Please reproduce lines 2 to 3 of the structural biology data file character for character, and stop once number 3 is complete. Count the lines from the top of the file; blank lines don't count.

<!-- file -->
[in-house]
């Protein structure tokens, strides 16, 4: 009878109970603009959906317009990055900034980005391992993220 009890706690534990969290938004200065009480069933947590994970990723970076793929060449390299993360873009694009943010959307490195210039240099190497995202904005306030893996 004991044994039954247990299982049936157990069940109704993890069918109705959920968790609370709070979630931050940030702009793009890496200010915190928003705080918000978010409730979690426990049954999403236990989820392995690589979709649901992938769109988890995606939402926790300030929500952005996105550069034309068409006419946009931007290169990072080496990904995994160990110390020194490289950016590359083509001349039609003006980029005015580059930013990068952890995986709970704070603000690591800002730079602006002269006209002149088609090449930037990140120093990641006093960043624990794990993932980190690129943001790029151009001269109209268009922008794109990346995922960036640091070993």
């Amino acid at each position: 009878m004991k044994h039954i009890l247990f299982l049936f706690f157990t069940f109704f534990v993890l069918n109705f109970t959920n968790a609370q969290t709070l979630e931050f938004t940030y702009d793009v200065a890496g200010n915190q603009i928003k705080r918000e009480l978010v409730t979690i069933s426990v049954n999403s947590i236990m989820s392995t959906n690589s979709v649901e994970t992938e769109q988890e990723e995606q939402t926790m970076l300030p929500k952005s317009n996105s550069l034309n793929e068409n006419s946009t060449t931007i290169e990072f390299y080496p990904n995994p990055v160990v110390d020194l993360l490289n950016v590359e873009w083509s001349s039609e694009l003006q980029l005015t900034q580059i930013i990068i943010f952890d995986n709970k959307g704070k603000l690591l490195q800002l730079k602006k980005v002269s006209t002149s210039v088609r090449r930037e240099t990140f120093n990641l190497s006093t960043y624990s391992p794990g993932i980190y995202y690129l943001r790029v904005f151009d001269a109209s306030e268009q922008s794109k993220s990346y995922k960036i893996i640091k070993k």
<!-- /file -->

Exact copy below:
């Protein structure tokens, strides 16, 4: 009878109970603009959906317009990055900034980005391992993220 009890706690534990969290938004200065009480069933947590994970990723970076793929060449390299993360873009694009943010959307490195210039240099190497995202904005306030893996 004991044994039954247990299982049936157990069940109704993890069918109705959920968790609370709070979630931050940030702009793009890496200010915190928003705080918000978010409730979690426990049954999403236990989820392995690589979709649901992938769109988890995606939402926790300030929500952005996105550069034309068409006419946009931007290169990072080496990904995994160990110390020194490289950016590359083509001349039609003006980029005015580059930013990068952890995986709970704070603000690591800002730079602006002269006209002149088609090449930037990140120093990641006093960043624990794990993932980190690129943001790029151009001269109209268009922008794109990346995922960036640091070993």
């Amino acid at each position: 009878m004991k044994h039954i009890l247990f299982l049936f706690f157990t069940f109704f534990v993890l069918n109705f109970t959920n968790a609370q969290t709070l979630e931050f938004t940030y702009d793009v200065a890496g200010n915190q603009i928003k705080r918000e009480l978010v409730t979690i069933s426990v049954n999403s947590i236990m989820s392995t959906n690589s979709v649901e994970t992938e769109q988890e990723e995606q939402t926790m970076l300030p929500k952005s317009n996105s550069l034309n793929e068409n006419s946009t060449t931007i290169e990072f390299y080496p990904n995994p990055v160990v110390d020194l993360l490289n950016v590359e873009w083509s001349s039609e694009l003006q980029l005015t900034q580059i930013i990068i943010f952890d995986n709970k959307g704070k603000l690591l490195q800002l730079k602006k980005v002269s006209t002149s210039v088609r090449r930037e240099t990140f120093n990641l190497s006093t960043y624990s391992p794990g993932i980190y995202y690129l943001r790029v904005f151009d001269a109209s306030e268009q922008s794109k993220s990346y995922k960036i893996i640091k070993k």